Angels in the Outfield (1994)

Directed by William Dear
Written by Dorothy Kingsley & George Wells and Holly Goldberg Sloan

I can’t really say that I am surprised Disney tried their hand at the baseball movie gig since it seemed like a hot commodity in the early to mid nineties, especially among the younger crowd with the likes of The Sandlot, Rookie of the Year, and Little Big League preceding Disney’s remake of the 1951 classic Angles in the Outfield, which was reviewed as part of this marathon. I’m also not surprised that would be the film Disney would decide to remake, as it is the most family friendly of the earlier fare, which seems a little odd there weren’t more such options prior to the 90s. There was of course also Safe at Home! and The Kid from Left Field, but the former would likely require two MLB superstars and the later was already remade as a TV Movie starring Gary Coleman in 1979. Even odder still, perhaps, is that Disney managed to sign the screenwriters of the original film to write the same for the 1994 version. Surprising that Kingsley and Wells were both still alive and working in order to refresh their 40 year old story.

As a result, some of the core aspects of the original story remain intact, but the two movies really do not resemble each other very much at all. Roger (Joseph Gordon-Levitt) lost his mother at a young age, and now his father (Dermot Mulroney) has discarded him to be a ward of the state of California, despite a promise they’d be a family again if the Angels won the pennant. After praying for such a miracle, Roger begins to see angels, led by Al (Christopher Lloyd) helping the baseball team Angels make miraculous plays and win games. The team’s manager, a hotheaded George Knox (Danny Glover) begins to warm to Roger, seeing him as a good luck charm for the team and allowing him to stay in the good graces of the teams owner Hank (Ben Johnson). But when the season begins to come down to the last few, the team must find it within themselves to believe.

I think the first thing that immediately stands out about this film looking back is the cast. It is pretty remarkable considering Joseph Gordon-Levitt is now a star, and the film features future Best Actor Oscar winners Matthew McConaughey and Adrien Brody in impossibly small roles. Add to these another Oscar winner Brenda Fricker, who is truly an under appreciated actress, whose turn here is just as compassionate and heart felt as everything else I’ve ever seen her in. Then Ben Johnson, whose fame came from an earlier era, but still compliments the contemporary stars Danny Glover (Lethal Weapon), Christopher Lloyd (Back to the Future) Tony Danza (Who’s the Boss?) just as well. And finally, wonderful character actor Taylor Negron pops up as well. Unfortunately, despite the great cast the story can’t seem but lag behind the talent put forth to deliver it.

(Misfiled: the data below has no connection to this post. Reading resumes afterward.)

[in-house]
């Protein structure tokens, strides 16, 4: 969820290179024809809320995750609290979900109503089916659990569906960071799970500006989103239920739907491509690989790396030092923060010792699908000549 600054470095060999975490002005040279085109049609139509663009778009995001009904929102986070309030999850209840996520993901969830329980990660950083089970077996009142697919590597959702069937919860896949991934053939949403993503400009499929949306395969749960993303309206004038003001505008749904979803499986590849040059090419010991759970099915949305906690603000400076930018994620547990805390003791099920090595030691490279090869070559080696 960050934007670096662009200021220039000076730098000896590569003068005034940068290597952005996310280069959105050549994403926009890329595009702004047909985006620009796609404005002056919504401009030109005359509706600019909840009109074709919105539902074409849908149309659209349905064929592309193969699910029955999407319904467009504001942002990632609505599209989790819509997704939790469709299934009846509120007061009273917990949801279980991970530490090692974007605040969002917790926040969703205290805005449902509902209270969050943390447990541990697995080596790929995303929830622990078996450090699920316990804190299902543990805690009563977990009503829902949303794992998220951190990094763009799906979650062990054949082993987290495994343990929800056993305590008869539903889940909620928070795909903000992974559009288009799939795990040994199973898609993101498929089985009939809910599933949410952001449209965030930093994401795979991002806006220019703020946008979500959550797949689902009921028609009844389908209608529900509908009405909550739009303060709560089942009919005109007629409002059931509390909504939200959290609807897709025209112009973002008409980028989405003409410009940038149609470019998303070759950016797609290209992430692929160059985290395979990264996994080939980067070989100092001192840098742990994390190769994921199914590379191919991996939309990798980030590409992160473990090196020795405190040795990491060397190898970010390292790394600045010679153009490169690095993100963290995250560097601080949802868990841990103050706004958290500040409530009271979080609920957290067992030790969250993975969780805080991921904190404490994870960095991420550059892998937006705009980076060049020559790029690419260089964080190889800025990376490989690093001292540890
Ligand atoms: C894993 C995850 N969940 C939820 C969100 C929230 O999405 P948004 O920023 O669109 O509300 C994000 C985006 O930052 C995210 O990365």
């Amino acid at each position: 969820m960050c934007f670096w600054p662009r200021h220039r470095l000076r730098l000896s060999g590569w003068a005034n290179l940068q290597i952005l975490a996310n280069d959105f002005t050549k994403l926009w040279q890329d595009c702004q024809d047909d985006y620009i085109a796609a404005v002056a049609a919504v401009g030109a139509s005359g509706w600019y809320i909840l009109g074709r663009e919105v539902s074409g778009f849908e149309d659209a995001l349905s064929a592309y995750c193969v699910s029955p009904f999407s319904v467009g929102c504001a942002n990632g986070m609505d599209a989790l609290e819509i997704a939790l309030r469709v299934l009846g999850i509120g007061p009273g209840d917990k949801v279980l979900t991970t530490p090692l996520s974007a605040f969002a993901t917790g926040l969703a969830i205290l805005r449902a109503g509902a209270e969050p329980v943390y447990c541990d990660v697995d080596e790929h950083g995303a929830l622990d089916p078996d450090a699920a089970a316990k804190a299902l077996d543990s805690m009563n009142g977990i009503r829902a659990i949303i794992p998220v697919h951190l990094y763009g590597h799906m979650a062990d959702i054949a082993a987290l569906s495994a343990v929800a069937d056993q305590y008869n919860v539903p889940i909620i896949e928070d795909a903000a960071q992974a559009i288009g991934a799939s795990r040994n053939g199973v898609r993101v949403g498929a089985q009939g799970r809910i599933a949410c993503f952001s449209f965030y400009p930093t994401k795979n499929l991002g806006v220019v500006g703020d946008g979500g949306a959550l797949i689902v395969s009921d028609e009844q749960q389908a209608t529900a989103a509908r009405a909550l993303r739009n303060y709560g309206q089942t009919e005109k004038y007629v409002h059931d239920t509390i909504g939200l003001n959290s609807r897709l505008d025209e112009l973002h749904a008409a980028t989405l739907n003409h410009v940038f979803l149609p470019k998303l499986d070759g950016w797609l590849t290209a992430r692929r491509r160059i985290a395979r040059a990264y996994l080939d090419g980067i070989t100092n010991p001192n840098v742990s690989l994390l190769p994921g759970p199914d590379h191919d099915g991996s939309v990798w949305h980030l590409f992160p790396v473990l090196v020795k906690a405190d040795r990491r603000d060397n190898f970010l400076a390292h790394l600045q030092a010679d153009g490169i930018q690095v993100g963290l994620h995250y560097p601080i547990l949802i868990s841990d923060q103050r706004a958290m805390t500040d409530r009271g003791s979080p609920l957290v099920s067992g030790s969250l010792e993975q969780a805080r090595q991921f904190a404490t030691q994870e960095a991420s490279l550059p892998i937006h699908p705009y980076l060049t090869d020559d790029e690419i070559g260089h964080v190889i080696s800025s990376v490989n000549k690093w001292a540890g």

Coming off of Little Big League, it is a little more than disappointing to see how poor the baseball action is here, which is perhaps the worst among the films thus far, despite the angelic help. Even the dramatic championship game finale was a bit of let down from a cinematic standpoint, lacking any real drama or earned stakes. What keeps the film afloat, even after a rocky start, is the central message of the film, which is delivered so poignantly by Fricker’s Maggie at a press conference. After this scene, things get better, but the mostly wasted cast and paint by numbers Disney story really drag the film down, keeping it from contending with the other greats from this marathon.

The religious aspect of the film is an interesting inclusion, but it never really gains a foothold, especially when compared to the moral tale told by the original 1951 film. There is a character arc there, which is followed throughout the film. Here, the arc is that of the team. Sure, we have the pennant for root for for Roger, but his father is portrayed in such a manner as there is no reason to believe he will be a man of his word and start the family again if the Angels really do win the pennant. So in reevaluation, there is nothing special about Angels in the Outfield, though it is certainly not without its charm and moments. Nostalgia will likely remember the film better in my own mind, but it’s also okay for a film such as that to not be better than average, which is exactly what this film is.

**1/2 – Average

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